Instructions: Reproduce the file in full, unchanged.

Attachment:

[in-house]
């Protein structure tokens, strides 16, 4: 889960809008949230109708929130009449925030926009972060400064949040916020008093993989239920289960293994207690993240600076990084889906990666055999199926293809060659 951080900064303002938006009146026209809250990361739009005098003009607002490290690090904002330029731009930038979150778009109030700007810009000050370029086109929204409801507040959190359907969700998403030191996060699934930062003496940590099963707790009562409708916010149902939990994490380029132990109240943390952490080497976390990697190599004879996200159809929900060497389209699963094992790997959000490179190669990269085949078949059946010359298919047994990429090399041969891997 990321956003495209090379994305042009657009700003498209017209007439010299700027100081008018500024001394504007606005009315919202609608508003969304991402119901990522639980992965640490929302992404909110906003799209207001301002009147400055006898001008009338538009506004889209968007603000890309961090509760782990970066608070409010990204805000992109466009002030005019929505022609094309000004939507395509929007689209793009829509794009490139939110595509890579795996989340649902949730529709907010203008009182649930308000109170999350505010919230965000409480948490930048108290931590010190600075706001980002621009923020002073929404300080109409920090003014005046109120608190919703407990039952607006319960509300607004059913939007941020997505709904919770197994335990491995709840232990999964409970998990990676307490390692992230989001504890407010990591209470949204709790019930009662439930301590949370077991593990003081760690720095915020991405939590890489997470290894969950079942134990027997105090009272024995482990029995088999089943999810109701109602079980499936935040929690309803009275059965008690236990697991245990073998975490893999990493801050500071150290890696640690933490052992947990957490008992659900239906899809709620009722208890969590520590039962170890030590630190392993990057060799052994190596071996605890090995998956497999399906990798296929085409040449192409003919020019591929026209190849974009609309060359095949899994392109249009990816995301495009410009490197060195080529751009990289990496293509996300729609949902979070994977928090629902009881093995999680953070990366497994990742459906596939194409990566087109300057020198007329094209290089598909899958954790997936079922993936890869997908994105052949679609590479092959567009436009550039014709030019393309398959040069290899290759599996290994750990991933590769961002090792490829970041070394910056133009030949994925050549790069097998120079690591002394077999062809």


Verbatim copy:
[in-house]
């Protein structure tokens, strides 16, 4: 889960809008949230109708929130009449925030926009972060400064949040916020008093993989239920289960293994207690993240600076990084889906990666055999199926293809060659 951080900064303002938006009146026209809250990361739009005098003009607002490290690090904002330029731009930038979150778009109030700007810009000050370029086109929204409801507040959190359907969700998403030191996060699934930062003496940590099963707790009562409708916010149902939990994490380029132990109240943390952490080497976390990697190599004879996200159809929900060497389209699963094992790997959000490179190669990269085949078949059946010359298919047994990429090399041969891997 990321956003495209090379994305042009657009700003498209017209007439010299700027100081008018500024001394504007606005009315919202609608508003969304991402119901990522639980992965640490929302992404909110906003799209207001301002009147400055006898001008009338538009506004889209968007603000890309961090509760782990970066608070409010990204805000992109466009002030005019929505022609094309000004939507395509929007689209793009829509794009490139939110595509890579795996989340649902949730529709907010203008009182649930308000109170999350505010919230965000409480948490930048108290931590010190600075706001980002621009923020002073929404300080109409920090003014005046109120608190919703407990039952607006319960509300607004059913939007941020997505709904919770197994335990491995709840232990999964409970998990990676307490390692992230989001504890407010990591209470949204709790019930009662439930301590949370077991593990003081760690720095915020991405939590890489997470290894969950079942134990027997105090009272024995482990029995088999089943999810109701109602079980499936935040929690309803009275059965008690236990697991245990073998975490893999990493801050500071150290890696640690933490052992947990957490008992659900239906899809709620009722208890969590520590039962170890030590630190392993990057060799052994190596071996605890090995998956497999399906990798296929085409040449192409003919020019591929026209190849974009609309060359095949899994392109249009990816995301495009410009490197060195080529751009990289990496293509996300729609949902979070994977928090629902009881093995999680953070990366497994990742459906596939194409990566087109300057020198007329094209290089598909899958954790997936079922993936890869997908994105052949679609590479092959567009436009550039014709030019393309398959040069290899290759599996290994750990991933590769961002090792490829970041070394910056133009030949994925050549790069097998120079690591002394077999062809």